Pasolini’s particular rendition offers a fealty to the play that is at once genuine yet decidedly revisionist. Unlike the original, his movie has two parts. Part One presents the “back story” of Oedipus before he becomes King; Part Two enacts the play very nearly as Sophocles wrote it (with some modest staging liberties and an extension of the ending to bring the blinded Oedipus to contemporary Rome). Pasolini’s presentation of the “back story” brings “onstage” what is at once crucial yet only invoked in Sophocles’ play. We are introduced to Oedipus as a beautiful but obdurately interfering baby, adored by his mother and cursed by his father; we watch while as a helpless infant he is removed from his birth home with the intent of leaving him to die in the wilderness; we then see how he is saved by a bumblingly sympathetic shepherd through whom he is adopted by a family who raise him as their own; and – in the one significant departure from what Sophocles has his characters recount for us – we see Oedipus as a competitive teenager who cheats in a discus competition in order to win. We also see his violent confrontation on the road with the King he does not know to be his father Laius, and his consequent ceremonial marriage to the King’s widow who is of course his mother Jocasta.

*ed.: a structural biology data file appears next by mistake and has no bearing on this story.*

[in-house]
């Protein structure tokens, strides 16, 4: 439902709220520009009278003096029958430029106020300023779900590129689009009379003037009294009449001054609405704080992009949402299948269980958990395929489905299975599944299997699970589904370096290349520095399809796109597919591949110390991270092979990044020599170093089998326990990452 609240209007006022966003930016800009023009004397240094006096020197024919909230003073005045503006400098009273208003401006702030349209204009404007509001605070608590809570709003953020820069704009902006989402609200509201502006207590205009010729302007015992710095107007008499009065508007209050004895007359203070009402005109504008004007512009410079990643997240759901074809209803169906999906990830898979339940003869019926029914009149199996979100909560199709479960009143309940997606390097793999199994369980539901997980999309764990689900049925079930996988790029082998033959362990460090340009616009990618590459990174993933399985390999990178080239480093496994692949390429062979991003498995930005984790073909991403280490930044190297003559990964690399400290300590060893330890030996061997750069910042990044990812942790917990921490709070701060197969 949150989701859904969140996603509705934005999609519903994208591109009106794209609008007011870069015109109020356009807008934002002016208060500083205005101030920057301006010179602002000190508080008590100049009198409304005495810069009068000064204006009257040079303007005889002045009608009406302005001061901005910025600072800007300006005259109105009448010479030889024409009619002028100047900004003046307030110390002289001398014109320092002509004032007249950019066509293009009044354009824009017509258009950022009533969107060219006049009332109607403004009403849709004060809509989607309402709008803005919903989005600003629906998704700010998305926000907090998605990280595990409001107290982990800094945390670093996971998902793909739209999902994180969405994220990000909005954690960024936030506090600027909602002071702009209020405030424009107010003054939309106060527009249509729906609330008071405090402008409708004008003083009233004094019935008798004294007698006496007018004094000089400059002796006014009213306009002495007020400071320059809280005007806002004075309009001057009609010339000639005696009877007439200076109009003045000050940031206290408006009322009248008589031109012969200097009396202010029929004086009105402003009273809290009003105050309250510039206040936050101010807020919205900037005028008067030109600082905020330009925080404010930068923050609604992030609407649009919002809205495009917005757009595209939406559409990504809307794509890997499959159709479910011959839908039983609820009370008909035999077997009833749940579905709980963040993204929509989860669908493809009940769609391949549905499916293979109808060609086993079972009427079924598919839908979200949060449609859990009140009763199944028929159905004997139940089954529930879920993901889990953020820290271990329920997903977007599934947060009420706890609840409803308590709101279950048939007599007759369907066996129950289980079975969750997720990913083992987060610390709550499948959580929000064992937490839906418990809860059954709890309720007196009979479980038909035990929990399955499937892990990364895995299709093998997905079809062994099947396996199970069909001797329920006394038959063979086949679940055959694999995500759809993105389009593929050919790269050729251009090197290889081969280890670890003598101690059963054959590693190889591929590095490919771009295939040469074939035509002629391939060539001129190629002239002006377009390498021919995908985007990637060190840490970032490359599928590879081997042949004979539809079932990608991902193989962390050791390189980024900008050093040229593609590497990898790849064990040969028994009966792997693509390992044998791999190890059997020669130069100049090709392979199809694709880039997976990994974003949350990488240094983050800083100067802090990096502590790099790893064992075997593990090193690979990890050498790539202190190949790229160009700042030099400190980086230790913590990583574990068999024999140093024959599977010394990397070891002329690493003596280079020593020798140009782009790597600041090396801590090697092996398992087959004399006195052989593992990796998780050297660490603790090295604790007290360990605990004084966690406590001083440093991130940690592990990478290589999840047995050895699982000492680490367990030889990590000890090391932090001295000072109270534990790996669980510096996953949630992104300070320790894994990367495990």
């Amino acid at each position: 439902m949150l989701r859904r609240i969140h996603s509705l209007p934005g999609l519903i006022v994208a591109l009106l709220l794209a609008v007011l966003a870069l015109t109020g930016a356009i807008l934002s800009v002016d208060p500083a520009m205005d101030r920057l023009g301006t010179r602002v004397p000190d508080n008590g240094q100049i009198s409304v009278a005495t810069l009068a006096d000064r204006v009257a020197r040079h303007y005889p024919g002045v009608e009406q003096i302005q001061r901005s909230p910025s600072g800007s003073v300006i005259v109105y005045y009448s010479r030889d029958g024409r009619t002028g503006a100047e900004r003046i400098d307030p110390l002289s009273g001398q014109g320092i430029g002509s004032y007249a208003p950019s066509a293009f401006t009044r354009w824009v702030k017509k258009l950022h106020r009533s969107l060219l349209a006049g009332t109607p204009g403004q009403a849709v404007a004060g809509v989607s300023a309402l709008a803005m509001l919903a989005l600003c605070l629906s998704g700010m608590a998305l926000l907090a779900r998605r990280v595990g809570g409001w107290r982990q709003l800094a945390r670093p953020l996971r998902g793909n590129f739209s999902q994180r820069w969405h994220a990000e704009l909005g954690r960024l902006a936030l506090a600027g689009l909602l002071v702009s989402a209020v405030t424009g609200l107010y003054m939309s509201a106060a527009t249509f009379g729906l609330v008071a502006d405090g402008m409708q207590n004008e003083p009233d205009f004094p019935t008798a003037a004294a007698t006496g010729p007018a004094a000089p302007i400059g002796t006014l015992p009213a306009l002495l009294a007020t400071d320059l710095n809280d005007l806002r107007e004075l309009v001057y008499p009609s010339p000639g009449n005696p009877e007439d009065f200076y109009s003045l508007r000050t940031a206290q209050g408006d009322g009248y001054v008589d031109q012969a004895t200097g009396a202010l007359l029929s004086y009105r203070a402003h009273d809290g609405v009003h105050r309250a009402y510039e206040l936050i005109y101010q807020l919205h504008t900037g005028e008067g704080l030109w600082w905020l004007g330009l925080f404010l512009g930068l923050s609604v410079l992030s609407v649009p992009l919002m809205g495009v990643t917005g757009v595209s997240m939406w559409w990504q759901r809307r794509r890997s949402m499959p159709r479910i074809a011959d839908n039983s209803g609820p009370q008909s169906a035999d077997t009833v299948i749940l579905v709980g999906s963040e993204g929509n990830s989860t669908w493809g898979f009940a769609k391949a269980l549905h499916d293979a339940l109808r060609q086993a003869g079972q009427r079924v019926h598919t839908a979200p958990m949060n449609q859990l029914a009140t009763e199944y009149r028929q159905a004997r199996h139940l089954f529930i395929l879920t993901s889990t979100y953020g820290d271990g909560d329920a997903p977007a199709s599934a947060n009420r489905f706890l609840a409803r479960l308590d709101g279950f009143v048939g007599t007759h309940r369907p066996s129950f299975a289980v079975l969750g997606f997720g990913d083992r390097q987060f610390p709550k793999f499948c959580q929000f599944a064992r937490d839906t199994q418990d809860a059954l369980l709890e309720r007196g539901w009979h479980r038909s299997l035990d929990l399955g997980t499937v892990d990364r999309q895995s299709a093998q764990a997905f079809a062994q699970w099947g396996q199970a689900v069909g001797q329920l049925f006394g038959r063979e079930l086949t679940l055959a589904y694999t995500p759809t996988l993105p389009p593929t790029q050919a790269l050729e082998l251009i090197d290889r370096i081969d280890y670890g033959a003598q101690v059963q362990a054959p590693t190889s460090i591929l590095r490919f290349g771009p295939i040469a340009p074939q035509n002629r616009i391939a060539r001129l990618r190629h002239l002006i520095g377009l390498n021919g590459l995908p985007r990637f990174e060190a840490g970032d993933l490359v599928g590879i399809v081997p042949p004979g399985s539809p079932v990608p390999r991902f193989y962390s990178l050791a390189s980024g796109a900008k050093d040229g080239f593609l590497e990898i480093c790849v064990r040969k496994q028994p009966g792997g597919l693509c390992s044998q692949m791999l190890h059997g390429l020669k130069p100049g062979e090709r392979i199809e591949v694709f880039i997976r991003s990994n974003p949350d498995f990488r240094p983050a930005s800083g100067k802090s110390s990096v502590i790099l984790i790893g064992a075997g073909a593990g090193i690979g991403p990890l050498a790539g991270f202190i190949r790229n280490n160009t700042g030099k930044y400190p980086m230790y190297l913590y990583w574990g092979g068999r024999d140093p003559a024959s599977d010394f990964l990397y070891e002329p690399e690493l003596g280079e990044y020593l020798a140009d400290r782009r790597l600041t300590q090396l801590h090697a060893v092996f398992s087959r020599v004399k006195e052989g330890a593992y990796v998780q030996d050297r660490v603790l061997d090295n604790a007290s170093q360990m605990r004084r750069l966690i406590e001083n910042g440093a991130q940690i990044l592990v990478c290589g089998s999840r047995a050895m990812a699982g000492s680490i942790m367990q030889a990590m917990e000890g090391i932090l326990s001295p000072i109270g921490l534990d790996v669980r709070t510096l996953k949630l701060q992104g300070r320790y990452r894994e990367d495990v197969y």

This signal departure from Sophocles’ play – about half of Pasolini’s film – makes literal the part of the story that most captivated Freud and still piques the curiosities of those who view or read Sophocles’ play. Pasolini makes us see what Sophocles only alludes to: the twisting and turning process by which Oedipus came to kill his father and marry his mother.  Pasolini’s pacing of this is deliberate, almost matter-of-fact, in significant contrast to the effect of its invocation in Sophocles’ play.